CHINESE NEW YEAR
Chinese New Year. Traditional Chinese: 農曆新年, simplified Chinese: 农历新年, pinyin: nónglì xīnnián), pinyin:nónglí xinnián, also known as the spring Festival(春节, 春節, chūnjíe), it is the most important traditional festival of the Chinese community.
The lunisolar Chinese calendar of the Han culture determines the date of Chinese New Year. It falls on the nearest new moon between the winter solstice (冬至，Dōng zhì, a date between December 21 and December 23 ) and the spring equinox (春分,Chūn fēn, a date between March 20-21) of the north hemisphere. The equidistant day between those two dates falls between February 3 and 5. A date 45 days after the winter solstice and 45 days before the spring equinox. In traditional Chinese culture this date is called Lichun,( 立春, lìchūn) a solar term marking the start of spring, which occurs about January 21 and February 21, and which is the median date of Chinese New Year's Day.
Celebrations begin the first day of the first lunar month (正月, zhēng yuè) and end fifteen days later with the Lantern Festival (元宵节, 元宵節, yuánxiāojié). These days is a time for families to be together. Wherever they are, people come home to celebrate the festival with their families. This movement of people is known as “the spring migration”( 春运, 春運, chūnyùn).
New Year's Eve is what Chinese people call “chuxi” (除夕, chúxī; chu, “spend” y xi, “eve”).
According to tales and legends, the beginning of the Chinese New Year started with a mythical beast called Nian.( Traditional:年獸, Simplified: 年兽, Pinyin: nián shòu). Nian would come on the first day of New Year to eat livestock, crops and even villagers, especially children. To protect themselves, the villagers would put food in front of their doors at the beginning of every year. It was believe that after Nian ate the food they prepared, it wouldn't attack any more people. One day a villager decided to get revenge of Nian. A god visited him and told him to put red paper on his house and to place firecrackers. The villagers then understood that the Nian was afraid of the red color. When the New Year was about to come, the villagers would hang red lanterns and red spring scrolls on windows and doors. People also used firecrackers to frighten away the Nian. From then on, Nian never came back to the village again. The Nian was eventually captured by Hongjun Laozu, an ancient Taoist monk. The Nian became Hongjun Laozu's mount.
José L. MELERO
Gate guardians and
God of wealth
Symbolism. Traditional decorations:
- Gate guardians "Menshen"(Traditional Chinese 門神): These are statues or images that Chinese people put up in the households, hoping to have good luck and so avoiding the entrance of bad spirits in their homes.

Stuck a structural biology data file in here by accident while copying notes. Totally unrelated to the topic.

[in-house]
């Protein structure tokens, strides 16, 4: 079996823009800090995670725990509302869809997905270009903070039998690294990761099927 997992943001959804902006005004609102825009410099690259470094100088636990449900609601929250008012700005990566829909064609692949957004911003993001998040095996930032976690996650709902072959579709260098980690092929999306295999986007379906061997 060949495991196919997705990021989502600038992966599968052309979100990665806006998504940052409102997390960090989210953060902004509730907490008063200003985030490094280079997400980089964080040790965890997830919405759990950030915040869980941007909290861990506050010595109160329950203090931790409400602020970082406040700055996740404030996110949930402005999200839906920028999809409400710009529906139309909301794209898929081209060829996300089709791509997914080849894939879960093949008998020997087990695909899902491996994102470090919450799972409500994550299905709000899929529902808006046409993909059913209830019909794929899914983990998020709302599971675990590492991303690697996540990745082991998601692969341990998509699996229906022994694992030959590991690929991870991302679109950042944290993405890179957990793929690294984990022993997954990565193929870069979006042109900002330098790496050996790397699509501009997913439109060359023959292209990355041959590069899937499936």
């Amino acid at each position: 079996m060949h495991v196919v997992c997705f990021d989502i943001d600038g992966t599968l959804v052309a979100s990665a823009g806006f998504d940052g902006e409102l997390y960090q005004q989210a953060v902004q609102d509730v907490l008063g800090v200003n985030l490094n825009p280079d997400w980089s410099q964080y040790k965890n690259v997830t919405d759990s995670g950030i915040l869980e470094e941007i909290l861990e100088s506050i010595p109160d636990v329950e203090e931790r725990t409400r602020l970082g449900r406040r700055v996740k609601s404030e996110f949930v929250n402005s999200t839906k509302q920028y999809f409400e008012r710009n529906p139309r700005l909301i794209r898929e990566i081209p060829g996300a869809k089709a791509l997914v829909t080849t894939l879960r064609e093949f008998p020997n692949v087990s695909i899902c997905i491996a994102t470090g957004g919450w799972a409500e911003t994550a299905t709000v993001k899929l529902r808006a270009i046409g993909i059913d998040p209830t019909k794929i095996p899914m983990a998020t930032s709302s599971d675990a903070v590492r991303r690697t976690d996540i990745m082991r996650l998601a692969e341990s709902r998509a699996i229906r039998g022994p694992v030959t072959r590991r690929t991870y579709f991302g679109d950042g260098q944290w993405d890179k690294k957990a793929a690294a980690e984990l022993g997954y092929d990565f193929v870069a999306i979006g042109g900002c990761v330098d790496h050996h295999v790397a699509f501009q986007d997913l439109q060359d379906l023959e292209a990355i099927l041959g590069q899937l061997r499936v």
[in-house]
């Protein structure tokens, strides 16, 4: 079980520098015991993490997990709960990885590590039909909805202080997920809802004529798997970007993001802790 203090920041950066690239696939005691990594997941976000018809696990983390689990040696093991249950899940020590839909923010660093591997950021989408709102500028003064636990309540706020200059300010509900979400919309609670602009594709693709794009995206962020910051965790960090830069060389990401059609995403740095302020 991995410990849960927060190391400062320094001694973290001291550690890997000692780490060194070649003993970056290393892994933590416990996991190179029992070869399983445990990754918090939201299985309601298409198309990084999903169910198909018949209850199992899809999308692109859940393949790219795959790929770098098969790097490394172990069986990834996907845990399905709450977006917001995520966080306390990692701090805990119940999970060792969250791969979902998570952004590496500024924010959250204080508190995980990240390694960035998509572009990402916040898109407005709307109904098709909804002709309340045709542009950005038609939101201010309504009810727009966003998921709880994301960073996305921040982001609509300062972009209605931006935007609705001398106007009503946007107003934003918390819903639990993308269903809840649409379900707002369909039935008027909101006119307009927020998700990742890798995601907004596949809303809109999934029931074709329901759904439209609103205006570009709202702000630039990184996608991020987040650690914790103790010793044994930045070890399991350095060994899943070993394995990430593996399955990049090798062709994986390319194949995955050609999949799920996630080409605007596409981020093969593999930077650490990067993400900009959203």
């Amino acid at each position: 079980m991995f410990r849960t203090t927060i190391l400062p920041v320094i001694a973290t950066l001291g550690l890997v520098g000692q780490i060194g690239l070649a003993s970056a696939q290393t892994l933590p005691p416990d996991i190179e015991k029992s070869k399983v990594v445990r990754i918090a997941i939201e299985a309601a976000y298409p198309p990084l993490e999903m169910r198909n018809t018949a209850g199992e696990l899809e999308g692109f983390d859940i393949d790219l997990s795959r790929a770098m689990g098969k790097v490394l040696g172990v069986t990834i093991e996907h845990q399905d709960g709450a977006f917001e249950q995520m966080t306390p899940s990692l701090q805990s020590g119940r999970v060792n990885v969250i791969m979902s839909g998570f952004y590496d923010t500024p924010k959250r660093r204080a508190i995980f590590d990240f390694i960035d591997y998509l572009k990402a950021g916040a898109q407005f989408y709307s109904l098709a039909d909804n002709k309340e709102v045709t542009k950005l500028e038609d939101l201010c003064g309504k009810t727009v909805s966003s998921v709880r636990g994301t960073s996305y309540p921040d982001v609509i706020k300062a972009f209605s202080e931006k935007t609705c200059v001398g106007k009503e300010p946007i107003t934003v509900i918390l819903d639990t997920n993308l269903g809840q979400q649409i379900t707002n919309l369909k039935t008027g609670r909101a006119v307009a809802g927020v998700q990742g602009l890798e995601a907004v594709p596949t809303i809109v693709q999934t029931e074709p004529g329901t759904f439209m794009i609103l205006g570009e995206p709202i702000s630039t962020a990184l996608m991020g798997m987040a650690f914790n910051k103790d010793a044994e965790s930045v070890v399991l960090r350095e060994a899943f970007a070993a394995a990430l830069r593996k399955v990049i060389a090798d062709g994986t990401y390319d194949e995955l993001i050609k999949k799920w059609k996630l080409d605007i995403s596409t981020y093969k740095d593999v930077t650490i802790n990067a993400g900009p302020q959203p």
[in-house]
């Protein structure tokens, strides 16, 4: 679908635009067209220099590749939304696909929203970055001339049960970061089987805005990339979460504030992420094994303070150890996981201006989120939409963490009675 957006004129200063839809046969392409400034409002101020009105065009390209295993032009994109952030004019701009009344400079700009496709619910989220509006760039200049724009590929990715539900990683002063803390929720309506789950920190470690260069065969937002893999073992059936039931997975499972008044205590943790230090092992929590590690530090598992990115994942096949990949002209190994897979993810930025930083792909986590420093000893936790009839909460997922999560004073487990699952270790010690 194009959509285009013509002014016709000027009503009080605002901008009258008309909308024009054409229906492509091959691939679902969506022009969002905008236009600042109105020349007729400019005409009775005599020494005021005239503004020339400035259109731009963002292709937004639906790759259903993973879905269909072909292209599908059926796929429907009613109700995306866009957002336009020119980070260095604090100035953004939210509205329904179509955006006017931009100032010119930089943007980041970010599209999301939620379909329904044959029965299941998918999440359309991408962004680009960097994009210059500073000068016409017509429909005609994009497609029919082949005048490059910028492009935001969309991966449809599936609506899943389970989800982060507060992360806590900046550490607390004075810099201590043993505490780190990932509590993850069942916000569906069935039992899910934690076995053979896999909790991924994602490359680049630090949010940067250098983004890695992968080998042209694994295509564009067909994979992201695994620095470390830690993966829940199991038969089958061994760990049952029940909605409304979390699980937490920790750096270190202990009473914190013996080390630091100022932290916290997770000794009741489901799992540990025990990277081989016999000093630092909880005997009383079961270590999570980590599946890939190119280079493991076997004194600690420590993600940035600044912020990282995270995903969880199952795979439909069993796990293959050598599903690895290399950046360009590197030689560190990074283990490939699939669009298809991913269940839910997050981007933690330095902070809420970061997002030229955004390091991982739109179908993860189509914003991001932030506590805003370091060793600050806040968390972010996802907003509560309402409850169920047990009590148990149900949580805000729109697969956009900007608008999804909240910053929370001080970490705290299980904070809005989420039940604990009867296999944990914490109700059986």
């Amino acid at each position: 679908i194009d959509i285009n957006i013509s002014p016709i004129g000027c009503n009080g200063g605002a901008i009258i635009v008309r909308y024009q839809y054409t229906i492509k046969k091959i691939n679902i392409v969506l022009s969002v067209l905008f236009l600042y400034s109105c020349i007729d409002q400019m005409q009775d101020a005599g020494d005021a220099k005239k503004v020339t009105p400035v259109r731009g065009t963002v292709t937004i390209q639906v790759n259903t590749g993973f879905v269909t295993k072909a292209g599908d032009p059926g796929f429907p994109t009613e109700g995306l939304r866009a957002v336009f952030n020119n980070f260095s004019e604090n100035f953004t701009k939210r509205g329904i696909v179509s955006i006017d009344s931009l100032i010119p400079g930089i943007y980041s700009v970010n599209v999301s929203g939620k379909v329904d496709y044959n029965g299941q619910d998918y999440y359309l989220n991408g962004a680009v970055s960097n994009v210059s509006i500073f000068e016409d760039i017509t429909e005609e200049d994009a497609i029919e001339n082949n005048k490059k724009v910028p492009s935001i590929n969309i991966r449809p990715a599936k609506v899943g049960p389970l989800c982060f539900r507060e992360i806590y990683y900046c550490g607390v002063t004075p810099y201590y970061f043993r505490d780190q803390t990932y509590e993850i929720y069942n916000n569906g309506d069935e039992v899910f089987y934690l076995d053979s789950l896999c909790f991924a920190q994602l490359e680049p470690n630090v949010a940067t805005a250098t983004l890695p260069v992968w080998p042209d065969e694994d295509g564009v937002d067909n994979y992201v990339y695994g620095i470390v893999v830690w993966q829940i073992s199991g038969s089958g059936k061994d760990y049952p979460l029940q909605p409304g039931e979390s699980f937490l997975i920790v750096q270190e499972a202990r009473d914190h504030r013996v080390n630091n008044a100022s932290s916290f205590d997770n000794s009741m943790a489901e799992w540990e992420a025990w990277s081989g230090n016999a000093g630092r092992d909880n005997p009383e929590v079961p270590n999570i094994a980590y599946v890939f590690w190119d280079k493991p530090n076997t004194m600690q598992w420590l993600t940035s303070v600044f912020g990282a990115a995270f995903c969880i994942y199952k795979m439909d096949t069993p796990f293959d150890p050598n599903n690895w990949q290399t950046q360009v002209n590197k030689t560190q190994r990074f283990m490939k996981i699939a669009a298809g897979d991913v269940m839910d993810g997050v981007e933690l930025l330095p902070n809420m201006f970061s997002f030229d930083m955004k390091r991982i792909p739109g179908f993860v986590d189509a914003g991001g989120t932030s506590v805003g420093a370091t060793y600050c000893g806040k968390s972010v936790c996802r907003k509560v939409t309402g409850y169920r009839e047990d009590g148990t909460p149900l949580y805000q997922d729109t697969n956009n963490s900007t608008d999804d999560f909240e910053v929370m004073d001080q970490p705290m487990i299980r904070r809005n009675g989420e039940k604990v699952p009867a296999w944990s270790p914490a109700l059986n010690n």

This custom dates back to the Tang Dynasty (599-646), whose founder Emperor Tang Taizong honoured two of his most loyal generals Qin Shunbao (pale skin and armed with swords) and Yuchi Jingde (dark skin and armed with cudgels) hanging their posters on the main door of his palace. Soon this custom was adopted by all Chinese families who also hanged the posters of these generals on the main doors of their houses.
- Fu character 福 (happiness). It is displayed upside-down. The reasoning is based on a Chinese wordplay: the words for "upside-down" and "to arrive" are homophones. Therefore, the phrase an "upside-down Fú sounds nearly identical to the phrase "Happiness arrives"
- Spring Festival's couplts are called Chun Lian春联. They are golden characters written on vertical strips of red paper in the best calligraphic style. They contain messages of happiness, prosperity, wealth…..People hope these wished may be fulfilled all through the new year. The first and main line is posted on the right side of the front door. The second line is posted on the feft side of the front door. In addition, a third horizontal piece may be posted acrossand top the door.
- The fish Yu 鱼 is considered to be a lucky Chinese New Year's symbol which means abundance and a good beginning and end in the new year. People put up these red fish on their houses to frighten Nian ( old Chinese legend about a strong beast with a big head and sharp horns. It lives deep in the ocean but every New Year's Eve it goes out of the water to eat cattle and some people too.)
- God of wealth. There are different gods of wealth in China that people put up on tables or shelves. These shelves must be between 76 and 83 centimeters high and they must be placed right in front of the main door. This way, they are the first thing that people see when they enter the houses. Chinese people worship and offer them citrus fruit as well as a small cup with water or liquor. Families burn incense and hope for a better income in the new year. The final purpose is to bring “energy” or “chi” into their homes.